Major changes in the field of prostate cancer over the last 25 years include the implementation of prostate specific antigen screening and the recognition that BRCA confers hereditary risk of prostate cancer. Quality of life and survivorship have driven risk stratification for localized prostate cancer, facilitated by molecular signatures and leading to increased acceptance of active surveillance as a mainstream treatment option. Advances in technology have improved efficacy and reduced toxicity in both radical prostatectomy and radiation therapy for localized prostate cancer. Improved understanding of the androgen receptor has yielded substantially more effective therapies. Future growth areas include personalized treatment based on genomic and genetic information, theranostics radiopharmaceuticals, and more aggressive treatment of metastatic disease to include focal therapy. Multidisciplinary management between specialized urologists, radiation oncologists, and medical oncologists remains central to maximizing patient outcomes.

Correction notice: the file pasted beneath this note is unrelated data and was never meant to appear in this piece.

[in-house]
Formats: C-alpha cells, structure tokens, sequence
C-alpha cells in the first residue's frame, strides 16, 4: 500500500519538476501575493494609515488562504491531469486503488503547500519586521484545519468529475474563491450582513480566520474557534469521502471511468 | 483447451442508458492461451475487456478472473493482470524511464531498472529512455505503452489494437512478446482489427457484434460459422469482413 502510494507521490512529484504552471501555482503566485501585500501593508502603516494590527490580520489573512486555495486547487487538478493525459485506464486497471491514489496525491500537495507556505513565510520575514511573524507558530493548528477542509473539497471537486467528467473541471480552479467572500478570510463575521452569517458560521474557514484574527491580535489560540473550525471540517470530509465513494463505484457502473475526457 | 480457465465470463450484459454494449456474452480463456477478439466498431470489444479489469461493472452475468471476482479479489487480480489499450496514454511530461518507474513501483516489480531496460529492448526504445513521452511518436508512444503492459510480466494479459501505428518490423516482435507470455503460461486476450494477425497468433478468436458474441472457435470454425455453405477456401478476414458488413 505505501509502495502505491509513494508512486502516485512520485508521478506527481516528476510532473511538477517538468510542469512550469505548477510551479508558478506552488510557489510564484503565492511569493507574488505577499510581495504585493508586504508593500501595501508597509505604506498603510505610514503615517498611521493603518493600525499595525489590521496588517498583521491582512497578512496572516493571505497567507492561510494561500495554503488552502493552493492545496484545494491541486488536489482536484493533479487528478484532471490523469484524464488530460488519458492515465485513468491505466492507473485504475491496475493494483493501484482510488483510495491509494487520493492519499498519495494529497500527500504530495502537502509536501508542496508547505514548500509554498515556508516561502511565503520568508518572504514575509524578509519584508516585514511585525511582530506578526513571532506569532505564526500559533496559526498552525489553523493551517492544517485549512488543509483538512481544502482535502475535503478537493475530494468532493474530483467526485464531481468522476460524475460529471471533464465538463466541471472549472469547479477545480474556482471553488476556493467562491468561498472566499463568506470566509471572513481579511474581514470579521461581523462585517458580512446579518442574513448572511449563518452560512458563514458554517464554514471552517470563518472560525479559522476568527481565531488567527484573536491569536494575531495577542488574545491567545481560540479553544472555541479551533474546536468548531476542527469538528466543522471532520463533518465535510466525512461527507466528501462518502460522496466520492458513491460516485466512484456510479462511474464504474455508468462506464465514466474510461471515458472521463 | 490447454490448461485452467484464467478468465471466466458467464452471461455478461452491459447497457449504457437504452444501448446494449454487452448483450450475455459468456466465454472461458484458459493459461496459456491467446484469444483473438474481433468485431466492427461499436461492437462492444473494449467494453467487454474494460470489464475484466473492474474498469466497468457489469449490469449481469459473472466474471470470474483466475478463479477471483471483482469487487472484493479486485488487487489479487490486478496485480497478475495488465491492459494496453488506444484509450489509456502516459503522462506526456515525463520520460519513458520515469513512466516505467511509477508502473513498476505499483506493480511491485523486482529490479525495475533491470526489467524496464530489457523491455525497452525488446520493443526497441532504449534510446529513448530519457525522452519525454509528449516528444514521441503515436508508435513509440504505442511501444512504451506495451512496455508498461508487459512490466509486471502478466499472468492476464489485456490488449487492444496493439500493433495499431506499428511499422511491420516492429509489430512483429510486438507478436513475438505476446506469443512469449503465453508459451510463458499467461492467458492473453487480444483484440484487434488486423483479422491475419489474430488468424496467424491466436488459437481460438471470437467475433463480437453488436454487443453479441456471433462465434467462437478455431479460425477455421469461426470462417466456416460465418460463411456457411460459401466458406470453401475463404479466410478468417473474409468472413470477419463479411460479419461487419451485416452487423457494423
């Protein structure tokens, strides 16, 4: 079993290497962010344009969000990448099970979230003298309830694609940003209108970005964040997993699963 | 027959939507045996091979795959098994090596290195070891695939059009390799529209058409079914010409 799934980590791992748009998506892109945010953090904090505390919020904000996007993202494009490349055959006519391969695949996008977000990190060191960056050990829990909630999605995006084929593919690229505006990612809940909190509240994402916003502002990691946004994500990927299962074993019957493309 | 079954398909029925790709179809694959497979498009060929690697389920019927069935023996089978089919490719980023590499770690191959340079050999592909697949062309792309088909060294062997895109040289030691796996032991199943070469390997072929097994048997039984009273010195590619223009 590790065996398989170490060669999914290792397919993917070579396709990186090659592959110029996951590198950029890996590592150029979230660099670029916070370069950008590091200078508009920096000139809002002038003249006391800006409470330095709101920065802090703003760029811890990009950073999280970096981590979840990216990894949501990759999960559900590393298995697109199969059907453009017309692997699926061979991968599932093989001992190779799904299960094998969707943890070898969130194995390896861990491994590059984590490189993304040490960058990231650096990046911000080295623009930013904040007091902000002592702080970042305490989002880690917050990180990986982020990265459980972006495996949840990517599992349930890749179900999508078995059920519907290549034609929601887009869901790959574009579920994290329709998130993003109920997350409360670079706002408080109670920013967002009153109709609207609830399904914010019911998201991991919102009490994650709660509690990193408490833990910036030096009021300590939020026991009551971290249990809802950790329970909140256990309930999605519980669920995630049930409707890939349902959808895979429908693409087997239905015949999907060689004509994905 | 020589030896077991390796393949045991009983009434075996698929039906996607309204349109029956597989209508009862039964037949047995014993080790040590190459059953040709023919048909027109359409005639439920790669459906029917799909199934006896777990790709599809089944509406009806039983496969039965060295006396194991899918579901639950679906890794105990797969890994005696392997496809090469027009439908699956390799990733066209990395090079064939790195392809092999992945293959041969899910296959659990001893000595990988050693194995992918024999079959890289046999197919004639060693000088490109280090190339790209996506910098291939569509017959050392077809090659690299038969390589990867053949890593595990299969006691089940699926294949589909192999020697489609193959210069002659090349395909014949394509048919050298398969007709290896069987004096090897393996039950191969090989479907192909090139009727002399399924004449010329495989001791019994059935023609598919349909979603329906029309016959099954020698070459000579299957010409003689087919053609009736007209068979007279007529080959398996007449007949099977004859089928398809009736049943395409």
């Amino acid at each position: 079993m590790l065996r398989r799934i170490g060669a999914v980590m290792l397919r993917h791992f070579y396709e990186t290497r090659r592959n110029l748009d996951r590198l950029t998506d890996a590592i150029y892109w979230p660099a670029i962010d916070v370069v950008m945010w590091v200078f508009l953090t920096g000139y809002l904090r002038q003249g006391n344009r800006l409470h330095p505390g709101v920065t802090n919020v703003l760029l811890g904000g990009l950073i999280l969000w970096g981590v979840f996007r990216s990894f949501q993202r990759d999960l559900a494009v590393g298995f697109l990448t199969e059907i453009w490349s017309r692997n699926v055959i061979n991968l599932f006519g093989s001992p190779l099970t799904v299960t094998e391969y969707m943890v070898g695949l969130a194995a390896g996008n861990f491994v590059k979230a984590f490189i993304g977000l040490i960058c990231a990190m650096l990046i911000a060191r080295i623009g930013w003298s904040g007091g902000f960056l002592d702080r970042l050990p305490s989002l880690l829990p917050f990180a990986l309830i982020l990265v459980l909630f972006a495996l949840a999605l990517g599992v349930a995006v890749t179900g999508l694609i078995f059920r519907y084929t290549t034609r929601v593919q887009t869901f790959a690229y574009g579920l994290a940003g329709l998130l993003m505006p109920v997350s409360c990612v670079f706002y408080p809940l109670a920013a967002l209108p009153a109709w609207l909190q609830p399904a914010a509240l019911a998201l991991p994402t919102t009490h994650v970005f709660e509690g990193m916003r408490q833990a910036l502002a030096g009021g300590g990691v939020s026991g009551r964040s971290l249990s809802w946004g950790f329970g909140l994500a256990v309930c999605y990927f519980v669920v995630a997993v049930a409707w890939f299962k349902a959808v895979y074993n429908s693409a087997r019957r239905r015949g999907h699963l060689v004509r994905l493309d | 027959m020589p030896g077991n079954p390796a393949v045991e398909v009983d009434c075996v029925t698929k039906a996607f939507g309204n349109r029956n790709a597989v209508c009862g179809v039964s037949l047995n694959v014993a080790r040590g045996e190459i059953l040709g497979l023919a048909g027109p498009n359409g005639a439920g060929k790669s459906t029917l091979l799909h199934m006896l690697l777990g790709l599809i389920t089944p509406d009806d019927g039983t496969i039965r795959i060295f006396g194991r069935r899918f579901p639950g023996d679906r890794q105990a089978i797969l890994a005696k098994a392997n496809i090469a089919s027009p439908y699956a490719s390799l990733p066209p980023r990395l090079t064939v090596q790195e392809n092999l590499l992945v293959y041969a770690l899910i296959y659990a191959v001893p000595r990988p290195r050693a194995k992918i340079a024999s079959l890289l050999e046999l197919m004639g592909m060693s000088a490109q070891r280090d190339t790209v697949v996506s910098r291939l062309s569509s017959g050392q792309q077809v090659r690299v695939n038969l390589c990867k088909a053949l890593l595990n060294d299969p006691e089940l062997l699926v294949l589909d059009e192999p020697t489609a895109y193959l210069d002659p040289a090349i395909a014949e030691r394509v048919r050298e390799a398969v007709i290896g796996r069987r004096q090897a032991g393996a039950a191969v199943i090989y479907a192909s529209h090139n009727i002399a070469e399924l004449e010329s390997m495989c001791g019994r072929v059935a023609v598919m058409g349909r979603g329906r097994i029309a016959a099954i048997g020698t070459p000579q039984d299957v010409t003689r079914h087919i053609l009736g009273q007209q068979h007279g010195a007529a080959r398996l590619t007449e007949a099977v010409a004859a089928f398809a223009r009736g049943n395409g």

Urologic oncology. 2021 Jul 12 [Epub ahead of print]
Tanya B Dorff, Brock O'Neil, Karen E Hoffman, Daniel W Lin, Kevin R Loughlin, Marc Dall'Era
Department of Medical Oncology, City of Hope Comprehensive Cancer Center. Duarte, CA. Electronic address: ., Department of Urology, University of Utah Huntsman Comprehensive Cancer Center. Salt Lake City, UT., Department of Radiation Oncology, The University of Texas MD Anderson Cancer Center. Houston, TX., Department of Urology, University of Washington, Seattle Cancer Care Alliance. Seattle, WA., Vascular biology research laboratory, Boston Children's Hospital. Boston, MA., Department of Urology, University of California Davis Comprehensive Cancer Center. Davis, CA.